When we hear the word data, commonly, the first thing that comes into our mind is numbers. True, numbers. But in making data-driven decisions, we might go wrong because we tend to treat data robotically, therefore, coming up with wildly inaccurate conclusions, as Nick has mentioned. As a part of data literacy, business owners must understand what these numbers stand for. Are they high or low, good or bad? It all, again, boils down to understanding.
Aside from using data to make decisions, it is essential transparency within the company. At some point, we might encounter differences in how we interpret data which Nick addressed as storytelling of the data: “I think is kind of underrated but you know being able to provide enough context and to draw conclusions from it and to you know also allow folks to make their own conclusions from data as well because we’re all going to interpret things slightly differently.”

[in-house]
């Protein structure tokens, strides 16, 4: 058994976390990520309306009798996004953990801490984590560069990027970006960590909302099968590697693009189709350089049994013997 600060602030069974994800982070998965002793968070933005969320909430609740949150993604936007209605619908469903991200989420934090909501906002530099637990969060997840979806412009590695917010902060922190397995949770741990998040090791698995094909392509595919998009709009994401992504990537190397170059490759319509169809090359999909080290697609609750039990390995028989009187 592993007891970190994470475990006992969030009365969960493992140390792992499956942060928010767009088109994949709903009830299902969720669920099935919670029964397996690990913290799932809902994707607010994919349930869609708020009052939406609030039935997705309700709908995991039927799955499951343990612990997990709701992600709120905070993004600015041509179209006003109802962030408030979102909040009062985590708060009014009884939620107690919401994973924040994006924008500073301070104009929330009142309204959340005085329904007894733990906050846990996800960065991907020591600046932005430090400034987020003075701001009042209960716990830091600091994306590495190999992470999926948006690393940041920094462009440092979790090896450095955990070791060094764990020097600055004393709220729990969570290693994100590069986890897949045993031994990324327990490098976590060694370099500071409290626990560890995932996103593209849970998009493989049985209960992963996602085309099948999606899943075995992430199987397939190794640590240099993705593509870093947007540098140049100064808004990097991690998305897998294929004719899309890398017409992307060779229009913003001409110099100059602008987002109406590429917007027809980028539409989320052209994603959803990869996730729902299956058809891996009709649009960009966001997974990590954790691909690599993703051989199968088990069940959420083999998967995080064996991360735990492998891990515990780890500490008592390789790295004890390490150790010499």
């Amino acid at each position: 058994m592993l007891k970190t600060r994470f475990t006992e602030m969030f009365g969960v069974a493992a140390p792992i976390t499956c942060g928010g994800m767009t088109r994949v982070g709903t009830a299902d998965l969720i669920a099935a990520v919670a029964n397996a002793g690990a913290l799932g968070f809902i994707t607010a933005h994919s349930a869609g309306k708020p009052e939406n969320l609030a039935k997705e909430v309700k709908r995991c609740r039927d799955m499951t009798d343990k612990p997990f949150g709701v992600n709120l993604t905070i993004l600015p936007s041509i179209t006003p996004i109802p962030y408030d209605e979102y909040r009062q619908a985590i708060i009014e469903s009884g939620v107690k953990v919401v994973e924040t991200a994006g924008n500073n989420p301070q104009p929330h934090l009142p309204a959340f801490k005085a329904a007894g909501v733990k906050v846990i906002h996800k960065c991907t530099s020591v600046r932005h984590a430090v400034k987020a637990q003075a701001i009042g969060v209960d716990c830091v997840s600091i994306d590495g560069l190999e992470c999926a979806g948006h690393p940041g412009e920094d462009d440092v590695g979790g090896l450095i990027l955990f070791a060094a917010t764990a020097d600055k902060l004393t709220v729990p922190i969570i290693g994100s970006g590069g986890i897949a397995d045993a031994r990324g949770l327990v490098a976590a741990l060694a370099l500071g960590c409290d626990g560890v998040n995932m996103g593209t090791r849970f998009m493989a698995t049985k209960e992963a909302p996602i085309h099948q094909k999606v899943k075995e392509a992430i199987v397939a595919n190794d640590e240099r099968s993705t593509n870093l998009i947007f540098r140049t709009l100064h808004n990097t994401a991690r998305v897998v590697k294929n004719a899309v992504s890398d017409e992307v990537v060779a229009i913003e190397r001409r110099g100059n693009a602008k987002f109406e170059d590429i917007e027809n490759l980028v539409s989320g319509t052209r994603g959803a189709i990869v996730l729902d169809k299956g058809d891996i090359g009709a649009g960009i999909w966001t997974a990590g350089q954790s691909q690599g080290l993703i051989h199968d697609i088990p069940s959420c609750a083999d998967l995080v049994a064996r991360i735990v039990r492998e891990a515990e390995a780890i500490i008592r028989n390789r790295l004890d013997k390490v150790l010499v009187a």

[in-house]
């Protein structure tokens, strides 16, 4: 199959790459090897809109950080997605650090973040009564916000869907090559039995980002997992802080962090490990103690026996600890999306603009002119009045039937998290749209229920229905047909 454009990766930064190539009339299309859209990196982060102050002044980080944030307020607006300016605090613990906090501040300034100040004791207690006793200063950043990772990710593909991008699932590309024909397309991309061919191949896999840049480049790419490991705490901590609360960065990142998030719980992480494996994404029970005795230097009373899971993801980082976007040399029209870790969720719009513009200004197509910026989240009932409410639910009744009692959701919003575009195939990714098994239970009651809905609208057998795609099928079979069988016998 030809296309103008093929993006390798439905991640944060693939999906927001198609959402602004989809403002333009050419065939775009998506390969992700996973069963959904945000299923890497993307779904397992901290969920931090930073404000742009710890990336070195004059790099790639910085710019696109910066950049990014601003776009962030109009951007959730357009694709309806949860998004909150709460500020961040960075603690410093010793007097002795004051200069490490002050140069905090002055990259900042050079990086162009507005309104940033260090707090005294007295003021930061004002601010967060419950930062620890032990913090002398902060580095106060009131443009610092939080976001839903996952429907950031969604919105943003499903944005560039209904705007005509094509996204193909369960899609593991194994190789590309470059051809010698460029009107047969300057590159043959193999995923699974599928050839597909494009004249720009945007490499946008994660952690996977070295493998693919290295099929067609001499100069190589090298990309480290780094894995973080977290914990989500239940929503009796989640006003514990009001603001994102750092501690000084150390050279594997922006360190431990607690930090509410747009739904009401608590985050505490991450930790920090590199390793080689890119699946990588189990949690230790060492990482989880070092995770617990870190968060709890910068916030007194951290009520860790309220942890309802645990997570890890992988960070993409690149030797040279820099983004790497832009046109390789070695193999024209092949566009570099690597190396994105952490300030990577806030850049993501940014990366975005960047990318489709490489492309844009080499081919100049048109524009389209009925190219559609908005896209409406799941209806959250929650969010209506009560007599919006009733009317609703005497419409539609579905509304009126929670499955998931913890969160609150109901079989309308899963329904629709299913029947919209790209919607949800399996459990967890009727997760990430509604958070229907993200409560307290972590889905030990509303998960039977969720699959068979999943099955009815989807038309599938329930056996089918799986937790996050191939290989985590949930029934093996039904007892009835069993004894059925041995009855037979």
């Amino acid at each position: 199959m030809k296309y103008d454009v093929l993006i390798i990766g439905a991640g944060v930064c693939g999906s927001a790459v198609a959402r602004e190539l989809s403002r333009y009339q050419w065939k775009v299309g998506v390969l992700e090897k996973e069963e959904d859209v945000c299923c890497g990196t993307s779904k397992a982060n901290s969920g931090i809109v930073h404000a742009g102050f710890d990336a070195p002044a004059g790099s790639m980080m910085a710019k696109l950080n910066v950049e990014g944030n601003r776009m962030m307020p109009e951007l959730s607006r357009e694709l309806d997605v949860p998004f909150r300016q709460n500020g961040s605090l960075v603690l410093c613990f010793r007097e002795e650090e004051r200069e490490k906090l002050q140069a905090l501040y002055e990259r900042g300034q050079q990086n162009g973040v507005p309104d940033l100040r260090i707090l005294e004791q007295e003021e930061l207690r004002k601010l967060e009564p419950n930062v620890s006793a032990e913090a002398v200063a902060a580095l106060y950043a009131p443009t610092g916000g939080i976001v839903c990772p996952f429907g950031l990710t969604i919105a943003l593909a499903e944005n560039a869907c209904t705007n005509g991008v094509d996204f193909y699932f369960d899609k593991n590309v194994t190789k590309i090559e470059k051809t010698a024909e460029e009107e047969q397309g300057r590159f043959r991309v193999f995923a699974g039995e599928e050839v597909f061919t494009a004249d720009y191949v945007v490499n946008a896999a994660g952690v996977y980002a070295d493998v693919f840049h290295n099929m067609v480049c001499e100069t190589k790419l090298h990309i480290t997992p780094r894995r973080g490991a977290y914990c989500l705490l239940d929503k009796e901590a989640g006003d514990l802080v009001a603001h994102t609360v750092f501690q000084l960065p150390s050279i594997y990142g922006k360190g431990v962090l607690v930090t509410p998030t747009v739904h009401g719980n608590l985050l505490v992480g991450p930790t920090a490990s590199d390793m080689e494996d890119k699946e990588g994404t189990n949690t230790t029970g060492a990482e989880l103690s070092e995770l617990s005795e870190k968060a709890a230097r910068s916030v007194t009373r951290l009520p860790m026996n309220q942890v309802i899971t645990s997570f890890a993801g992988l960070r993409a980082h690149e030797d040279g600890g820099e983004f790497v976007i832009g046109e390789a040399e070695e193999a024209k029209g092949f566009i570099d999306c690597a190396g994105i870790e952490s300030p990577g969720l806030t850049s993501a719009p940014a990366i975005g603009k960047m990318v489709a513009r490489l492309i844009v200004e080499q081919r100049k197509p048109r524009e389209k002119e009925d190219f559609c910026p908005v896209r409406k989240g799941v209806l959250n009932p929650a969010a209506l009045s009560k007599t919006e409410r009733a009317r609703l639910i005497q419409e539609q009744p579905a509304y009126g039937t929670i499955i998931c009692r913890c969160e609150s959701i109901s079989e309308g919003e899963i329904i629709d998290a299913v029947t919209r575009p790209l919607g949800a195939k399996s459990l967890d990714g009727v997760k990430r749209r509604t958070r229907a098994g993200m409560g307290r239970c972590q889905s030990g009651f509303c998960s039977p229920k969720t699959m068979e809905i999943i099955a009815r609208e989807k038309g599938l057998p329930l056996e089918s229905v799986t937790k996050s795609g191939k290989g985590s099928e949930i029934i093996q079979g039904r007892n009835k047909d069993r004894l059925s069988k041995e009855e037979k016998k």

In terms of company size, since Sky mentioned how some small businesses tend to crunch data and come up with wrong conclusions, Nick addressed the situation by prioritizing speed and accuracy. If you’re one of the small business owners, don’t fret because, as Nick said, nobody has this stuff figured out on the first go. Is it easier to work with more prominent companies? “No, I don’t know if it’s easier per se. They’re very different challenges and I think I alluded to this before because bigger companies, they have, you know, again it’s not a technical challenge, it’s more of a sort of people process, organizational type challenge where you have such a diverse set of stakeholders and larger companies and you have to really work cross-functionally and understand how to get things done, which can be difficult in large companies, whereas smaller companies, it’s great to work for small clients a lot of times because you know you come in, you’re like, hey, can you fix this? And we’re like, yeah we can fix this and we go away, we fix it and knock it out of the park, right? Like and then bigger companies, the stakes are higher, the complexity is higher. Again, not from a technical perspective, and really that was how we were able to make that transition from smaller companies to larger companies was because of the fact that it is so similar.”